Price structures

Disclaimer : This is an old article, posted in February, 21 2017. Some information can be outdated.

Original post


That’s good to see reliable price patterns on the Markets charts when you zoom in but it’s even better when you can deduce the presence of price “structures” when you zoom out. Stepping back from the charts is often efficient and allows you to see the overall picture about the Price context.

Just taking unwisely the Engulfing bar and Pinbar Price patterns everywhere on your charts will help the Markets to suck out your money very quickly from your wallet. When we see this kind of pattern, we have to notice the overall picture of the Price Action to answer this simple question : what is the state of the Market ?

Taking in account the Market context allows the trader to ask himself if the Price is ranging, if it’s trending, if it has awkward behavior, if it has nice and fluent behavior, if it’s likely to pop, to drop, …

With time, experience and backtesting, I categorized some states of the Market I like because it’s offering very good probabilities to make money on it. I call these “structures”. It’s not like a Price pattern, composed by only 1, 2 or 3 candles. It’s more like a larger set of candles giving the overall picture. We have to consider more the Price movements and hotspots to notice these structures. It’s not a systematic criteria and relies much more on the discretional analysis of the trader. No robot is able to see them easily. These structures can be more or less accurate depending on the Price context. The goal is to take the best ones.

“Slide” Structure

The first structure is defined by several criteria :

  • A significant and clean trendline
  • A significant horizontal level
  • The Price breaks this trendline
  • The Price retests this same trendline with a nice price pattern
  • The level has a confluence with significant Fibo ratios (not mandatory but it’s often the case)

Then, when all these criteria has been checked, you can use a nice price pattern, like an Engulfing bar for example, as a catalyst to enter the Market with proper Entry, Stoploss and Takeprofit levels.

The Daily NZDUSD chart printed a perfect textbook “Slide” structure 2 months ago. I was not able to take it because the Price was in a hurry to drop and I was still in a AUDUSD trade. We can see here, the nice and efficient trendline:

The significant horizontal levels (the price interacted with this level in the past) :

The Fibo ratios showing the high confluence of this spot :

And the lovely Price pattern as a perfect bearish Engulfing bar :

This kind of structure delivers very good winratio over the time. But the drawback is that it does not print very often on the charts of course.

“Pinch” Structure

This other structure is pretty interesting and needs more discretional analysis. This a retest of a significant horizontal level in a specific Price context. To identify this kind of horizontal level, you have to analyze before the interaction with the Price on it to see a “Pinch” of the Price.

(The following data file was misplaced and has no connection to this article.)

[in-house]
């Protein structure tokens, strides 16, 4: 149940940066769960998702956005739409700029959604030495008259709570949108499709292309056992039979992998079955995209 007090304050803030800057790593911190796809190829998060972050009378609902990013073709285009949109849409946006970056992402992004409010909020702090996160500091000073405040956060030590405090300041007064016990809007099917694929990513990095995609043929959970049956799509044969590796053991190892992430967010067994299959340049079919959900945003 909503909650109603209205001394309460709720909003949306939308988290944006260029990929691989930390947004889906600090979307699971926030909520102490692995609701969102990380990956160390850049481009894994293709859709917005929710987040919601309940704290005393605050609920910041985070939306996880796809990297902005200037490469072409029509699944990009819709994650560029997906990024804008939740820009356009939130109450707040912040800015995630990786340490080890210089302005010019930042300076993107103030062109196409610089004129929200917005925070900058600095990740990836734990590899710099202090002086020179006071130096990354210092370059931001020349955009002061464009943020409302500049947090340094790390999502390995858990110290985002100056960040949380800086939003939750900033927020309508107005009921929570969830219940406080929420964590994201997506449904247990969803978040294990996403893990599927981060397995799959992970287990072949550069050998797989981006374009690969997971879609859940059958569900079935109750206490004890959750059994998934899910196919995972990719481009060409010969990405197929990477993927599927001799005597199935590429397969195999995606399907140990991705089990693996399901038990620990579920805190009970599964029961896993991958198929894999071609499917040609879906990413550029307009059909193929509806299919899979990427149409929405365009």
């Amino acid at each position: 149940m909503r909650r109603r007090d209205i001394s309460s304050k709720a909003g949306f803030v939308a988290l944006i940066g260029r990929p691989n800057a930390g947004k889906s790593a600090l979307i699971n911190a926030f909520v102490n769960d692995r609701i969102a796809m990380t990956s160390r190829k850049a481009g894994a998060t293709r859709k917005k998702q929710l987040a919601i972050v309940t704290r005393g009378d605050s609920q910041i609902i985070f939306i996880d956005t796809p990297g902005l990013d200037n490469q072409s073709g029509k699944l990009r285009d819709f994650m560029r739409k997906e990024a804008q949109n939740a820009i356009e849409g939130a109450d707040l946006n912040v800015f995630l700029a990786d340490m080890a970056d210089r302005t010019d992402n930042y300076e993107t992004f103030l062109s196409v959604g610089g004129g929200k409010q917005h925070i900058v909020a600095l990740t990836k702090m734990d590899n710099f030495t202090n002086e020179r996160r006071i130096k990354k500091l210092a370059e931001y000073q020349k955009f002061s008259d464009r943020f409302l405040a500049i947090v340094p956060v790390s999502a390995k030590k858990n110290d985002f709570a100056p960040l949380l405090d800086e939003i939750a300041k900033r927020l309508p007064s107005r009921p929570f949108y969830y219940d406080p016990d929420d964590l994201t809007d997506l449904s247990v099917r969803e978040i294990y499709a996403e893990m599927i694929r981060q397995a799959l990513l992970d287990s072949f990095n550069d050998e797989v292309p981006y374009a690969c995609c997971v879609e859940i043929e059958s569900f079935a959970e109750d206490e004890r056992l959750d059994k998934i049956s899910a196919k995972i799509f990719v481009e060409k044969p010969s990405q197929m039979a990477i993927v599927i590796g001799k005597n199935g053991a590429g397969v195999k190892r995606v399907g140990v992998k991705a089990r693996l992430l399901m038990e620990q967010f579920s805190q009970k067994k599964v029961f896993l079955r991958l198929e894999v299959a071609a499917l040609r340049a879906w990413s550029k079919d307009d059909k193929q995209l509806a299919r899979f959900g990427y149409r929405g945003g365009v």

On the following picture, in line mode to see it clearly, we can see that the Price printed some “hooks” to confirm this level. After that, the Price bounced on it and once it broke, when can wait for a bearish sign and nice Price pattern as usual :

Some random examples to illustrate because it needs a bit of habit to notice them easily :

When the Price broke this horizontal level, we will look for a bearish Price pattern once the Price touches it :

To be more concrete, I took a trade 2 weeks ago on the GBPAUD H4 chart with a lovely Pinbar within a very nice “Pinch” structure. Here is the chart in line mode to see clearly the spots :

And this great bearish Pinbar on the H4 chart offering a very good trade opportunity :

“Triple tap” Structure

A triple tap structure is composed by 3 legs of higher highs (or 3 lower lows in a bullish setup). The reliable “Triple tap” structures are more rare and can be used with a oscillator indicator (like RSI or Macd for example) to notice divergence between the both. Here is an example on the AUDUSD with the divergence :

“Consolidation retest” Structure

This one is pretty easy to detect when you see ranging Markets. Every Price moves follow some basic rules as the impulsive move, retracement move and consolidation move. A Price can’t move into one direction without having a rest, time to time. This rest is called consolidation (or ranging Market) when the Price goes in a specific range. In this period of time, you can easily draw “boxes” to frame the Price like we can see below:

After that, you have to wait for the Price to break this consolidation “box”. Once the Price broke it above or below, you can seek for retest of the box with a nice price patter. This is what happened with my AUDUSD Daily lovely Engulfing bar last year:

The consolidation can be more or less obvious to see. If the consolidation area is not very clean and clear, it’s better to avoid it.

Others structures…

The previous Price contexts are my favorite ones. However, sometimes you can see very good Price Pattern in more standard structures. For example, I took a trade last week on the GBPAUD H4 chart on a significant horizontal level. The Price Pattern was very nice to see and the timing (the middle of the week) was almost perfect :

We can see other classical structures, like “Double Top”, “Double Bottoms” or “Head&Shoulders”. Finding a reliable Price Pattern within these efficient Price structures can be rewarding too. Add a salt of timing idea and you can obtain good probabilities on your trade.

To summarize : If you trade the Price Action without taking in account its context, you can have hard times. It’s always important to have an overall picture of the Price by zooming out and stepping back from your charts. This is where the discretional analysis of the trader comes into play.

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